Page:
- Kit yourself out with the basics. Don’t run before you can walk. A basic set of power tools might include a decent electric drill or cordless drill/driver, a circular saw and maybe a cordless screwdriver if your kit doesn’t do the job already. This will be more than adequate to find your feet with, and will give you a chance to find out what you do and don’t like to use. The wonderful world of belt sanders, tile cutters, planers, grinders and mitre saws awaits – but don’t get ahead of yourself and spend a heap of cash on these more specialist items until you actually find yourself needing them.
- Don’t buy more than you actually need. Keep your head when you’re standing there talking to that nice, well-informed assistant. This is not a new car or the latest iPod. No-one’s going to agree to come on a date with you because your drill has two-speed variable and reverse settings, 17 options for torque or all-metal gearing. (Or, if they do, they are very, very odd and you may have problems we can’t advise you on.) Ask for help in the shop to find exactly what you need. Better to use it happily and upgrade when necessary than be so intimidated that you’ll never take the damn thing out of the box.
- Think about storage. Your tools will need to be stored in a place where they can’t cause a hazard, for example by cutting or falling on someone, or hurt inquisitive children or pets. They also need to be secure – leave them in an unlocked shed by a scaleable garden wall, for example, and they’ll be stolen before you even get round to using them. We shouldn’t need to point out that electrical equipment is best stored somewhere dry and relatively dust-free. You may want to consider getting some extra garage shelving units especially for them or even a lockable storage box.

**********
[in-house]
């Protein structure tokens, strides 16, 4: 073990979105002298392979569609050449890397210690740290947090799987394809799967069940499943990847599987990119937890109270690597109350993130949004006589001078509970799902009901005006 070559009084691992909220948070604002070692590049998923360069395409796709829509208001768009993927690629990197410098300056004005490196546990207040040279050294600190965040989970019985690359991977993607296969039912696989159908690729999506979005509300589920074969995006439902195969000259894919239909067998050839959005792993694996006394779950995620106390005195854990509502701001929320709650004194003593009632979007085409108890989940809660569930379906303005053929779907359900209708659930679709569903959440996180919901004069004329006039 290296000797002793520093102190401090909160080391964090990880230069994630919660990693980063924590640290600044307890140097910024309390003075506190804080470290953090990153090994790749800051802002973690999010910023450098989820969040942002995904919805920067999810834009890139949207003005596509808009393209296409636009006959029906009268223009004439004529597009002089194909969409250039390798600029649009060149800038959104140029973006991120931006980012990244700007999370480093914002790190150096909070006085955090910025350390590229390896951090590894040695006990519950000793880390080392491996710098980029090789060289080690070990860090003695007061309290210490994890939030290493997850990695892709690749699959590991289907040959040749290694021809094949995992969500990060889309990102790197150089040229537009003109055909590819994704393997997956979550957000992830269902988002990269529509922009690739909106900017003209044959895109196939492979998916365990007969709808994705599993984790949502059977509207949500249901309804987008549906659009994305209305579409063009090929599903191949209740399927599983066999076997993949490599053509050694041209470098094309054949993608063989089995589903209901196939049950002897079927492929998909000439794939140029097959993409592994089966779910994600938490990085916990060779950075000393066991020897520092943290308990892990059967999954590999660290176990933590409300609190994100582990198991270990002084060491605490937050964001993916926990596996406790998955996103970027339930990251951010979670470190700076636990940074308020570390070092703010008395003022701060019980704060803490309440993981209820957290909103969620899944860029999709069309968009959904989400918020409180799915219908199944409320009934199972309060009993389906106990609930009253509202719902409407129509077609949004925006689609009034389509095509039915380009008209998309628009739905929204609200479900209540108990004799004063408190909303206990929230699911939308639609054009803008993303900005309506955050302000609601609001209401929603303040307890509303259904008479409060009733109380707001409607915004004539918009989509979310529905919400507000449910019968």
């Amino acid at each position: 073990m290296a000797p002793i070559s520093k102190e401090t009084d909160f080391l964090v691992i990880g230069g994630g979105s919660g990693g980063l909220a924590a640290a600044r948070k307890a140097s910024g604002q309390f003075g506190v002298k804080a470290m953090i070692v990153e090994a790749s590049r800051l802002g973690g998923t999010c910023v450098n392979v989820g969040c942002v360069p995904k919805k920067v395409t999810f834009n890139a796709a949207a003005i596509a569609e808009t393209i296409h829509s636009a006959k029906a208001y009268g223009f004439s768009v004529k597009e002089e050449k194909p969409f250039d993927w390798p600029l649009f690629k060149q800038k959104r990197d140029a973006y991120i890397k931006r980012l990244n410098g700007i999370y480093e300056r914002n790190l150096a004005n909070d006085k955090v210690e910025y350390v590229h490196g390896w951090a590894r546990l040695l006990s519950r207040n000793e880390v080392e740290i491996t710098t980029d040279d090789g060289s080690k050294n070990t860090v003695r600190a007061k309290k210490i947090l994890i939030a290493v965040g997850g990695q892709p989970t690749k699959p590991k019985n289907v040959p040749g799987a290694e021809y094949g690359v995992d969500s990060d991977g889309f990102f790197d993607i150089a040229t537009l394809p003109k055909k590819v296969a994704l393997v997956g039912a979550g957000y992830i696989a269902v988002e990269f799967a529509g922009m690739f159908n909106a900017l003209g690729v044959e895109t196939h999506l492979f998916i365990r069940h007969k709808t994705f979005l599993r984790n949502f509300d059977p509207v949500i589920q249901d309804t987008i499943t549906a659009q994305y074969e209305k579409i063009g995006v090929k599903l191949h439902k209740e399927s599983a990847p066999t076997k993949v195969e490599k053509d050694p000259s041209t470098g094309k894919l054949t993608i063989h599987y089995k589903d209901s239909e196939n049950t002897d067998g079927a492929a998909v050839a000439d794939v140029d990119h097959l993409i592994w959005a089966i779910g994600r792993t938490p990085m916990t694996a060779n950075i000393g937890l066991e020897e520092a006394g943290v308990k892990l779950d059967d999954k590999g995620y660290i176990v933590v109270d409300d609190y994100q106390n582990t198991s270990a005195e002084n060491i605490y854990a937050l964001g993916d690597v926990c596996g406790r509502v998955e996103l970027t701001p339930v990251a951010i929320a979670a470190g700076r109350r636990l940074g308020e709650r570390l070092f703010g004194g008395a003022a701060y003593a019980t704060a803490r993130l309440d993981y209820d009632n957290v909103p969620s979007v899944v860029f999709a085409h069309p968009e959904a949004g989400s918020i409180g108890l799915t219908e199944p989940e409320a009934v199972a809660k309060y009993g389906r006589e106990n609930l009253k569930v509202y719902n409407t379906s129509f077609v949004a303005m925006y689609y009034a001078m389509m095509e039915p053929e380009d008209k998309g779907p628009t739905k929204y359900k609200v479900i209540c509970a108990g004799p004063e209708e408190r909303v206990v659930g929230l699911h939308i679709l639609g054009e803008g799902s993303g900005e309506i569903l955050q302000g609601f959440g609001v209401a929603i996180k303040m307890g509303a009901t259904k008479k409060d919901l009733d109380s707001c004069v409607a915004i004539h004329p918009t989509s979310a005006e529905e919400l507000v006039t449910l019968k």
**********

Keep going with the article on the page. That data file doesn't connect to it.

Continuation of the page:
- Keep an eye open for labour-savers and safety features. Check what safety features come as standard – and learn how to use them. For example, some cutting tools come with two-handed operation to save you from reaching into the blade. A circuit breaker, or RCD plug, can be a life-saving investment designed to prevent electrocution from a damaged cable. Never skimp on things like eye protectors and dust masks if the job demands them. Make sure you consider the safety aspects of any job and act accordingly. There are now rules regarding electrical work, for example, that you must observe to comply with the building regulations. And don’t forget those items that will simply make your life easier – a good stepladder that you feel happy using and that prevents you having to stretch, a decent workbench and an adequate extension cord.
- And finally… have fun! It’s an old cliché, but a true one, that there’s nothing so satisfying as a job well done. You’ve probably started out down the DIY road because you think it’s something you’ll find enjoyable and satisfying – so don’t make your life a chore. Choose tools that are up to the job, that’ll help and not hinder and, perhaps most important of all, that you will be comfortable using. This is the secret of a truly long partnership and the road to DIY success.